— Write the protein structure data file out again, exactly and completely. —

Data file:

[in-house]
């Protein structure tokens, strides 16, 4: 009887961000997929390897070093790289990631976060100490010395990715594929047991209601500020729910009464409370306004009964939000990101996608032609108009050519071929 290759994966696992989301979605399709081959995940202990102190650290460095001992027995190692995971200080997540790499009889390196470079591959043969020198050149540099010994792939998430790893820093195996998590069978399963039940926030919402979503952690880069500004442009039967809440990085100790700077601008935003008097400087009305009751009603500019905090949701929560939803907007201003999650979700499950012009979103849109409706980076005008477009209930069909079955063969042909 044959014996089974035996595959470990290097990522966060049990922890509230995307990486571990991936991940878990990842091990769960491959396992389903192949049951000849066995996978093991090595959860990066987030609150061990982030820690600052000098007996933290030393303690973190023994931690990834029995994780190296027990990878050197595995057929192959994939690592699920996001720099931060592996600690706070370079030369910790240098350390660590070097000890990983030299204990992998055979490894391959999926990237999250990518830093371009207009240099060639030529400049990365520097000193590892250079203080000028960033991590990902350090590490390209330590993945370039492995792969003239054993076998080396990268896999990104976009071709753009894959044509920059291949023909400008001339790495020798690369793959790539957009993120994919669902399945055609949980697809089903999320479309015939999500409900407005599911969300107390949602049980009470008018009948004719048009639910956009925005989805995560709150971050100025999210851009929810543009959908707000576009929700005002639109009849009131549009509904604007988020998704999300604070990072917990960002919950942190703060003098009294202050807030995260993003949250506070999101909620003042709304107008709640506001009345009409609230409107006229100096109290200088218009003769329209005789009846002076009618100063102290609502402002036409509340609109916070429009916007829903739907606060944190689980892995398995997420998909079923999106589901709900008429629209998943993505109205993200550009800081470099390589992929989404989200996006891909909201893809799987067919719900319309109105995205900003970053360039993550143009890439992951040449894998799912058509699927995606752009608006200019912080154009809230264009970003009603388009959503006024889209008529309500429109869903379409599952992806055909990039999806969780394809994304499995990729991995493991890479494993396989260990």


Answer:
[in-house]
């Protein structure tokens, strides 16, 4: 009887961000997929390897070093790289990631976060100490010395990715594929047991209601500020729910009464409370306004009964939000990101996608032609108009050519071929 290759994966696992989301979605399709081959995940202990102190650290460095001992027995190692995971200080997540790499009889390196470079591959043969020198050149540099010994792939998430790893820093195996998590069978399963039940926030919402979503952690880069500004442009039967809440990085100790700077601008935003008097400087009305009751009603500019905090949701929560939803907007201003999650979700499950012009979103849109409706980076005008477009209930069909079955063969042909 044959014996089974035996595959470990290097990522966060049990922890509230995307990486571990991936991940878990990842091990769960491959396992389903192949049951000849066995996978093991090595959860990066987030609150061990982030820690600052000098007996933290030393303690973190023994931690990834029995994780190296027990990878050197595995057929192959994939690592699920996001720099931060592996600690706070370079030369910790240098350390660590070097000890990983030299204990992998055979490894391959999926990237999250990518830093371009207009240099060639030529400049990365520097000193590892250079203080000028960033991590990902350090590490390209330590993945370039492995792969003239054993076998080396990268896999990104976009071709753009894959044509920059291949023909400008001339790495020798690369793959790539957009993120994919669902399945055609949980697809089903999320479309015939999500409900407005599911969300107390949602049980009470008018009948004719048009639910956009925005989805995560709150971050100025999210851009929810543009959908707000576009929700005002639109009849009131549009509904604007988020998704999300604070990072917990960002919950942190703060003098009294202050807030995260993003949250506070999101909620003042709304107008709640506001009345009409609230409107006229100096109290200088218009003769329209005789009846002076009618100063102290609502402002036409509340609109916070429009916007829903739907606060944190689980892995398995997420998909079923999106589901709900008429629209998943993505109205993200550009800081470099390589992929989404989200996006891909909201893809799987067919719900319309109105995205900003970053360039993550143009890439992951040449894998799912058509699927995606752009608006200019912080154009809230264009970003009603388009959503006024889209008529309500429109869903379409599952992806055909990039999806969780394809994304499995990729991995493991890479494993396989260990």